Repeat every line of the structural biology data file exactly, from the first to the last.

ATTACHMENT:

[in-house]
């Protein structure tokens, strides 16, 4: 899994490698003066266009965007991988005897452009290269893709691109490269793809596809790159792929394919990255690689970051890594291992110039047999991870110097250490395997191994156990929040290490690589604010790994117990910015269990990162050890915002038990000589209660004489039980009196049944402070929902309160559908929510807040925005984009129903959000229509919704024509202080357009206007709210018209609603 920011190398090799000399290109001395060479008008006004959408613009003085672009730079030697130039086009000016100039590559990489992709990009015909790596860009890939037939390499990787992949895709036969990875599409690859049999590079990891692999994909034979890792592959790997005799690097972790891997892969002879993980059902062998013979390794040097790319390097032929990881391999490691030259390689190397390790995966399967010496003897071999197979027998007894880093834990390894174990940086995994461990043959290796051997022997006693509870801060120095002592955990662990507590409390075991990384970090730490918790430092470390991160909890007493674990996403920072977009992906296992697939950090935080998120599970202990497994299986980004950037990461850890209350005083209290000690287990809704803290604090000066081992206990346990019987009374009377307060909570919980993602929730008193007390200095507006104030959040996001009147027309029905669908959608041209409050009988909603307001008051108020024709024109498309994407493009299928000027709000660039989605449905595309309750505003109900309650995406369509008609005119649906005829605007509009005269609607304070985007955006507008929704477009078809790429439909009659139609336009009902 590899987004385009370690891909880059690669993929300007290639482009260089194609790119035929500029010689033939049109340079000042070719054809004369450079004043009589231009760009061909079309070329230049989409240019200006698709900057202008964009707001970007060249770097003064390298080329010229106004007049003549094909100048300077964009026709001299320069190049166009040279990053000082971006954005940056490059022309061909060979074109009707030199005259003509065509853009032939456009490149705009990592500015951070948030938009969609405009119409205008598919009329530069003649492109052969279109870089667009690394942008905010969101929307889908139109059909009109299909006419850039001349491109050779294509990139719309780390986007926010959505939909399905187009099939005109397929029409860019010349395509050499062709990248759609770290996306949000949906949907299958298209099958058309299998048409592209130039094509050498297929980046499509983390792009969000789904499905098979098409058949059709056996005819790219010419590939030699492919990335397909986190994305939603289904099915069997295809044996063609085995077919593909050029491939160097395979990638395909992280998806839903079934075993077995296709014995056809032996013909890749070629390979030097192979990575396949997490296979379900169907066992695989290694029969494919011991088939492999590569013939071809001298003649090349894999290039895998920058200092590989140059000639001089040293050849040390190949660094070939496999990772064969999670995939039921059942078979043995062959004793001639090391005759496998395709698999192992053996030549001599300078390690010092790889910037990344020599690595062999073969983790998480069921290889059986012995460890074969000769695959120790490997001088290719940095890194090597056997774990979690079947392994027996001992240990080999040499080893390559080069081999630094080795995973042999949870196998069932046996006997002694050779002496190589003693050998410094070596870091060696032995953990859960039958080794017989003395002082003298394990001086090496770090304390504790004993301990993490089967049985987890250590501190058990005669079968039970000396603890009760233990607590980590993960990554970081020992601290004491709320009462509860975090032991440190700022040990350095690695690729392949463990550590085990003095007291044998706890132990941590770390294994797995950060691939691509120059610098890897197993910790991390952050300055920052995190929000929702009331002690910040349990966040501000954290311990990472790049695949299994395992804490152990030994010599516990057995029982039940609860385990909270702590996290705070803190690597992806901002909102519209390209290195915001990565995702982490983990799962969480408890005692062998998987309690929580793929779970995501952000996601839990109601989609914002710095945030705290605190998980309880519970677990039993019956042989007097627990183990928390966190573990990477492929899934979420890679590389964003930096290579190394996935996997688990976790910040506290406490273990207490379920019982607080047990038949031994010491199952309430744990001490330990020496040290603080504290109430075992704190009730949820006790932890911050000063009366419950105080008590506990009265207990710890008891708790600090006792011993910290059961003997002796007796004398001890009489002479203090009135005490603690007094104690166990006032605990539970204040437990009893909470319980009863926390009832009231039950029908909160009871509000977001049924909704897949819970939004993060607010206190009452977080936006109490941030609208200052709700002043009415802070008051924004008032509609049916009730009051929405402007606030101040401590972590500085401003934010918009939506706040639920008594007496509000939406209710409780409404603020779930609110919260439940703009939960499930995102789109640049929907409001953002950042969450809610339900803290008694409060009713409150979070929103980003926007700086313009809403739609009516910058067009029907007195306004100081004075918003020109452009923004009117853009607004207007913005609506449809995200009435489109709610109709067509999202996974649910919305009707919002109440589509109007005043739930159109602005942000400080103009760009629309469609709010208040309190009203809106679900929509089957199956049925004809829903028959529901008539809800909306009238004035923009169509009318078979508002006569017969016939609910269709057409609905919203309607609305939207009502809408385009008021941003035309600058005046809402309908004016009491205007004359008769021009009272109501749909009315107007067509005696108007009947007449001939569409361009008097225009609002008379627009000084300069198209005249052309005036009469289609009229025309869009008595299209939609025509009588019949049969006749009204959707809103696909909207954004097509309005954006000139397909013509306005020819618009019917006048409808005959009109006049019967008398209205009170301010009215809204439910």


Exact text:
[in-house]
């Protein structure tokens, strides 16, 4: 899994490698003066266009965007991988005897452009290269893709691109490269793809596809790159792929394919990255690689970051890594291992110039047999991870110097250490395997191994156990929040290490690589604010790994117990910015269990990162050890915002038990000589209660004489039980009196049944402070929902309160559908929510807040925005984009129903959000229509919704024509202080357009206007709210018209609603 920011190398090799000399290109001395060479008008006004959408613009003085672009730079030697130039086009000016100039590559990489992709990009015909790596860009890939037939390499990787992949895709036969990875599409690859049999590079990891692999994909034979890792592959790997005799690097972790891997892969002879993980059902062998013979390794040097790319390097032929990881391999490691030259390689190397390790995966399967010496003897071999197979027998007894880093834990390894174990940086995994461990043959290796051997022997006693509870801060120095002592955990662990507590409390075991990384970090730490918790430092470390991160909890007493674990996403920072977009992906296992697939950090935080998120599970202990497994299986980004950037990461850890209350005083209290000690287990809704803290604090000066081992206990346990019987009374009377307060909570919980993602929730008193007390200095507006104030959040996001009147027309029905669908959608041209409050009988909603307001008051108020024709024109498309994407493009299928000027709000660039989605449905595309309750505003109900309650995406369509008609005119649906005829605007509009005269609607304070985007955006507008929704477009078809790429439909009659139609336009009902 590899987004385009370690891909880059690669993929300007290639482009260089194609790119035929500029010689033939049109340079000042070719054809004369450079004043009589231009760009061909079309070329230049989409240019200006698709900057202008964009707001970007060249770097003064390298080329010229106004007049003549094909100048300077964009026709001299320069190049166009040279990053000082971006954005940056490059022309061909060979074109009707030199005259003509065509853009032939456009490149705009990592500015951070948030938009969609405009119409205008598919009329530069003649492109052969279109870089667009690394942008905010969101929307889908139109059909009109299909006419850039001349491109050779294509990139719309780390986007926010959505939909399905187009099939005109397929029409860019010349395509050499062709990248759609770290996306949000949906949907299958298209099958058309299998048409592209130039094509050498297929980046499509983390792009969000789904499905098979098409058949059709056996005819790219010419590939030699492919990335397909986190994305939603289904099915069997295809044996063609085995077919593909050029491939160097395979990638395909992280998806839903079934075993077995296709014995056809032996013909890749070629390979030097192979990575396949997490296979379900169907066992695989290694029969494919011991088939492999590569013939071809001298003649090349894999290039895998920058200092590989140059000639001089040293050849040390190949660094070939496999990772064969999670995939039921059942078979043995062959004793001639090391005759496998395709698999192992053996030549001599300078390690010092790889910037990344020599690595062999073969983790998480069921290889059986012995460890074969000769695959120790490997001088290719940095890194090597056997774990979690079947392994027996001992240990080999040499080893390559080069081999630094080795995973042999949870196998069932046996006997002694050779002496190589003693050998410094070596870091060696032995953990859960039958080794017989003395002082003298394990001086090496770090304390504790004993301990993490089967049985987890250590501190058990005669079968039970000396603890009760233990607590980590993960990554970081020992601290004491709320009462509860975090032991440190700022040990350095690695690729392949463990550590085990003095007291044998706890132990941590770390294994797995950060691939691509120059610098890897197993910790991390952050300055920052995190929000929702009331002690910040349990966040501000954290311990990472790049695949299994395992804490152990030994010599516990057995029982039940609860385990909270702590996290705070803190690597992806901002909102519209390209290195915001990565995702982490983990799962969480408890005692062998998987309690929580793929779970995501952000996601839990109601989609914002710095945030705290605190998980309880519970677990039993019956042989007097627990183990928390966190573990990477492929899934979420890679590389964003930096290579190394996935996997688990976790910040506290406490273990207490379920019982607080047990038949031994010491199952309430744990001490330990020496040290603080504290109430075992704190009730949820006790932890911050000063009366419950105080008590506990009265207990710890008891708790600090006792011993910290059961003997002796007796004398001890009489002479203090009135005490603690007094104690166990006032605990539970204040437990009893909470319980009863926390009832009231039950029908909160009871509000977001049924909704897949819970939004993060607010206190009452977080936006109490941030609208200052709700002043009415802070008051924004008032509609049916009730009051929405402007606030101040401590972590500085401003934010918009939506706040639920008594007496509000939406209710409780409404603020779930609110919260439940703009939960499930995102789109640049929907409001953002950042969450809610339900803290008694409060009713409150979070929103980003926007700086313009809403739609009516910058067009029907007195306004100081004075918003020109452009923004009117853009607004207007913005609506449809995200009435489109709610109709067509999202996974649910919305009707919002109440589509109007005043739930159109602005942000400080103009760009629309469609709010208040309190009203809106679900929509089957199956049925004809829903028959529901008539809800909306009238004035923009169509009318078979508002006569017969016939609910269709057409609905919203309607609305939207009502809408385009008021941003035309600058005046809402309908004016009491205007004359008769021009009272109501749909009315107007067509005696108007009947007449001939569409361009008097225009609002008379627009000084300069198209005249052309005036009469289609009229025309869009008595299209939609025509009588019949049969006749009204959707809103696909909207954004097509309005954006000139397909013509306005020819618009019917006048409808005959009109006049019967008398209205009170301010009215809204439910």